Art of Poe (pt 1) by Gregory K.H. Bryant


Gregory K.H. Bryant has created an incredible series of art based on the work of Edgar Allan Poe.  We’re delighted to be sharing his works and commentary here at The Horror Within.  Look for more of his art in the coming weeks.

The Pit and The Pendulum


An artist could make a career illustrating the works of Edgar Allan Poe, and doing nothing else.  In fact, I believe some have.  Poe’s writing is so potent that every line could be the basis of many illustrations.  And illustrating `The Tales of Poe’ has been an ambition since I first read them when I was twelve.

Indeed, so potent is his writing that, as I finally began work on illustrating his tales last year, and reread them again to refresh my memory, I was astonished at how very short his stories were.  “The Tell-Tale Heart” comes in at only six or eight pages, depending on the formatting.  The same is true of “The Pit and the Pendulum” and so many others.  (I was delighted, by the way, to find that the years had not dimmed my recollection of the tales.  Even particular turns of expression were burned indelibly in my memory.)  But, short as they are, Poe’s tales linger vividly in the mind with all the weight of heroic epics.  Each tale can provoke an almost infinite number of powerful visions in each reader, and the number of possible illustrations is also infinite.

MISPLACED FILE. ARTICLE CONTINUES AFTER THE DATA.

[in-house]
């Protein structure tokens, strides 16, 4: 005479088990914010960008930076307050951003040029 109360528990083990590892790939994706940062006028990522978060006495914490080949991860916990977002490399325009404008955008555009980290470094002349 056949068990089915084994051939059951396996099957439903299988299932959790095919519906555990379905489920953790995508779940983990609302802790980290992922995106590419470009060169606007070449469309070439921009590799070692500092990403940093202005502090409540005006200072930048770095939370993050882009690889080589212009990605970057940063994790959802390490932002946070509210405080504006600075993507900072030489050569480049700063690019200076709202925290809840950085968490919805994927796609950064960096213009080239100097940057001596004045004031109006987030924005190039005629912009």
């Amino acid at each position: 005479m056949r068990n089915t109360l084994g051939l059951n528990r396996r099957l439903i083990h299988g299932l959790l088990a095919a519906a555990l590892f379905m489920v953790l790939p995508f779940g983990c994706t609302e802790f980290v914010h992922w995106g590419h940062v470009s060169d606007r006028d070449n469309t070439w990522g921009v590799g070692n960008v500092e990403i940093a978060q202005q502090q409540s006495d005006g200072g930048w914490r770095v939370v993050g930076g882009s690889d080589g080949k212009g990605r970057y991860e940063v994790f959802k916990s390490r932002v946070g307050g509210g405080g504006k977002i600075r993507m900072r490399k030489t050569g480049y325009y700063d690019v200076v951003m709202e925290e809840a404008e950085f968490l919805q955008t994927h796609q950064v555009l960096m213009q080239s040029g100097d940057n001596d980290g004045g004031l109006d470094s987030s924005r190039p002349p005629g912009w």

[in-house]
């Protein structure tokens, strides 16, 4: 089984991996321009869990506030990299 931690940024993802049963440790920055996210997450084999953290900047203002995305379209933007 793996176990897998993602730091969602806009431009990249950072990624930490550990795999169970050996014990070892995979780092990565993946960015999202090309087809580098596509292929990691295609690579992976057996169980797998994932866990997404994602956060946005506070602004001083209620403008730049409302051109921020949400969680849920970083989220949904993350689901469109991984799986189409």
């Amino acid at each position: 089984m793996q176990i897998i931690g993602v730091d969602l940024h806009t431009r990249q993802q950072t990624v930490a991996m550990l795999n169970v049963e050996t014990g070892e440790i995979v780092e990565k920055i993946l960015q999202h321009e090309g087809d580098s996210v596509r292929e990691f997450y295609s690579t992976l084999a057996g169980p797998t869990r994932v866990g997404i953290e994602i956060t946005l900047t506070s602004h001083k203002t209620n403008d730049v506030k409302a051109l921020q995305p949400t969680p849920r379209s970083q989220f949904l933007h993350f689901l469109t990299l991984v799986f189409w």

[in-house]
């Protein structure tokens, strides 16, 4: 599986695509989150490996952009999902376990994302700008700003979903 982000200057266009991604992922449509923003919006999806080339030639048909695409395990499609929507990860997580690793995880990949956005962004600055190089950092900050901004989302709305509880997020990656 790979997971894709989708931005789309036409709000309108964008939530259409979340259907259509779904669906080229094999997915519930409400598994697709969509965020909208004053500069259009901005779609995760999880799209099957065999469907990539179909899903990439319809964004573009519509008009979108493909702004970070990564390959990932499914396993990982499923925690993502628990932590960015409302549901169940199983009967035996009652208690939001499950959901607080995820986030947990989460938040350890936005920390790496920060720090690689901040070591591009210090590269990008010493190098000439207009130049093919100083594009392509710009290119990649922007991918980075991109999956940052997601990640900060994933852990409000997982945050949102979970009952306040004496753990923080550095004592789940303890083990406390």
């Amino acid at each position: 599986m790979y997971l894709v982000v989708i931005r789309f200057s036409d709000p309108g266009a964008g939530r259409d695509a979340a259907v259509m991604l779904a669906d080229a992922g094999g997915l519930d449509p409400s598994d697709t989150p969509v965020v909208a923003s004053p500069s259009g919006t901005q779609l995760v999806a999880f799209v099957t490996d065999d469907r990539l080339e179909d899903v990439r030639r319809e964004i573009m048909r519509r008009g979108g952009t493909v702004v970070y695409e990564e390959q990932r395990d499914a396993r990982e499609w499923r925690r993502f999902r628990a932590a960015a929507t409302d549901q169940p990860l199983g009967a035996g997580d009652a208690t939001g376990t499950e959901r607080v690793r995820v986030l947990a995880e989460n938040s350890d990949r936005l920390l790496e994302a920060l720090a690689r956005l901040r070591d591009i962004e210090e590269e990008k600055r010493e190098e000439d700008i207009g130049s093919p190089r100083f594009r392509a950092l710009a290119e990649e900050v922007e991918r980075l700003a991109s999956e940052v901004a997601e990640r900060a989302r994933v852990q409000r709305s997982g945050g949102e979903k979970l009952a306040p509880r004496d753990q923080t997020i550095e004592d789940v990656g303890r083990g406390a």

My first requirement of these illustrations is that they be true to Poe.  I am illustrating, not interpreting, his work.  The goal is to enhance, not to upstage.  And these illustrations are the supporting actors here, and that is all.  When it comes to illustrating very short stories, less is absolutely better.

In the case of “The Pit and the Pendulum”, the story could easily have provoked an entire graphic novel without any padding needed.  Indeed, if it hasn’t yet, it should.

But for the purposes of illustrating a collection of Poe’s tales, more than one illustration for each short tale is too much – like too many adjectives in a sentence.  So I seek out those moments crucial to the story, though each story may have several.

In the case of “The Pit and the Pendulum”, I watched the entire story in my head as I was rereading it, and every moment was vivid, and every moment an unfolding crisis.  But I at last chose the moment of uttermost despair, when the narrator of the story loses his footing and almost plunges into the pit of the title, which was also the instant of the narrator’s deliverance from the hell to which his Inquisitors had subjected him.  That moment of absolute despair and commingled salvation, it seemed to me, was the heart of the tale.

–Gregory K.H. Bryant

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